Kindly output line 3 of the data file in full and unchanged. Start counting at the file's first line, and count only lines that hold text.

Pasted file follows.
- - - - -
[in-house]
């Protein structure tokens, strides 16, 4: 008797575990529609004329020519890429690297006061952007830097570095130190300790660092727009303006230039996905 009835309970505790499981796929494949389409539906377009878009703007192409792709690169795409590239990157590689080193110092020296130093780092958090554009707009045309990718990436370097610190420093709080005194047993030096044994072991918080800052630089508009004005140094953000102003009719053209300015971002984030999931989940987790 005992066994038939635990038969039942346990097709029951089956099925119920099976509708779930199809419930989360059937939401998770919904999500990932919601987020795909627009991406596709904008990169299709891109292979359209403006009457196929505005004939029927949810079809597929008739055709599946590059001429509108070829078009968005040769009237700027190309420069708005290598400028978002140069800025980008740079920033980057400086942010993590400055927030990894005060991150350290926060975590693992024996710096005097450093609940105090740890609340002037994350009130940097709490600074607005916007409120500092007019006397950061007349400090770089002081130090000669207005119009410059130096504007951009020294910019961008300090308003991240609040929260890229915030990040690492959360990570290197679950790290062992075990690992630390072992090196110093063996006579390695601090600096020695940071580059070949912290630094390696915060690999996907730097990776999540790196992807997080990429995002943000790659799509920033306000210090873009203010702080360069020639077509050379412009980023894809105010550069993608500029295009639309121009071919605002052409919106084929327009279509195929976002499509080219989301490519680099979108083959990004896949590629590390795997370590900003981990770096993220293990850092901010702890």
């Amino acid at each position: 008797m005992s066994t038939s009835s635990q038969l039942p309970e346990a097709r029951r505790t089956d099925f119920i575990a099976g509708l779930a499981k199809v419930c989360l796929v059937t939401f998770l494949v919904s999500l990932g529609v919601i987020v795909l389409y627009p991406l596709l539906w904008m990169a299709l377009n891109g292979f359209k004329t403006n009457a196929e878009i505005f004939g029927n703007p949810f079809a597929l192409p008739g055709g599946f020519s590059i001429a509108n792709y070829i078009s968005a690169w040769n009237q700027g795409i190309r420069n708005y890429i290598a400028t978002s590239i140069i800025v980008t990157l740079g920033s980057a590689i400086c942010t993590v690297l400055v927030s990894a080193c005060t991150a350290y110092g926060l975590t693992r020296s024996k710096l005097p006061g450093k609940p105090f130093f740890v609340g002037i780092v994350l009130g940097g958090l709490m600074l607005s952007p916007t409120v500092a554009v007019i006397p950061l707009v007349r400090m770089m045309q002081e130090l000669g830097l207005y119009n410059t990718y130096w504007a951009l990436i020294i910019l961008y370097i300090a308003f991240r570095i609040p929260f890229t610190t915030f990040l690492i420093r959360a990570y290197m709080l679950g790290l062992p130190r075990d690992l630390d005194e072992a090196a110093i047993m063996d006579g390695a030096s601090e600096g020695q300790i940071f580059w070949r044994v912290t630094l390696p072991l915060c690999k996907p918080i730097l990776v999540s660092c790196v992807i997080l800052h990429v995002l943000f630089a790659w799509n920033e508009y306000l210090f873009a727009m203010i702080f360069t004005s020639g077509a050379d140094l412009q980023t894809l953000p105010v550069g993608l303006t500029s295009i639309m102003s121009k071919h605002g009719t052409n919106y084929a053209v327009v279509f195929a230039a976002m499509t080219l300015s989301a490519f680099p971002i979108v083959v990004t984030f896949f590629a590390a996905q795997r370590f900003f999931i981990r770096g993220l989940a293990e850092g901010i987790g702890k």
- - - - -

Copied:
């Amino acid at each position: 008797m005992s066994t038939s009835s635990q038969l039942p309970e346990a097709r029951r505790t089956d099925f119920i575990a099976g509708l779930a499981k199809v419930c989360l796929v059937t939401f998770l494949v919904s999500l990932g529609v919601i987020v795909l389409y627009p991406l596709l539906w904008m990169a299709l377009n891109g292979f359209k004329t403006n009457a196929e878009i505005f004939g029927n703007p949810f079809a597929l192409p008739g055709g599946f020519s590059i001429a509108n792709y070829i078009s968005a690169w040769n009237q700027g795409i190309r420069n708005y890429i290598a400028t978002s590239i140069i800025v980008t990157l740079g920033s980057a590689i400086c942010t993590v690297l400055v927030s990894a080193c005060t991150a350290y110092g926060l975590t693992r020296s024996k710096l005097p006061g450093k609940p105090f130093f740890v609340g002037i780092v994350l009130g940097g958090l709490m600074l607005s952007p916007t409120v500092a554009v007019i006397p950061l707009v007349r400090m770089m045309q002081e130090l000669g830097l207005y119009n410059t990718y130096w504007a951009l990436i020294i910019l961008y370097i300090a308003f991240r570095i609040p929260f890229t610190t915030f990040l690492i420093r959360a990570y290197m709080l679950g790290l062992p130190r075990d690992l630390d005194e072992a090196a110093i047993m063996d006579g390695a030096s601090e600096g020695q300790i940071f580059w070949r044994v912290t630094l390696p072991l915060c690999k996907p918080i730097l990776v999540s660092c790196v992807i997080l800052h990429v995002l943000f630089a790659w799509n920033e508009y306000l210090f873009a727009m203010i702080f360069t004005s020639g077509a050379d140094l412009q980023t894809l953000p105010v550069g993608l303006t500029s295009i639309m102003s121009k071919h605002g009719t052409n919106y084929a053209v327009v279509f195929a230039a976002m499509t080219l300015s989301a490519f680099p971002i979108v083959v990004t984030f896949f590629a590390a996905q795997r370590f900003f999931i981990r770096g993220l989940a293990e850092g901010i987790g702890k």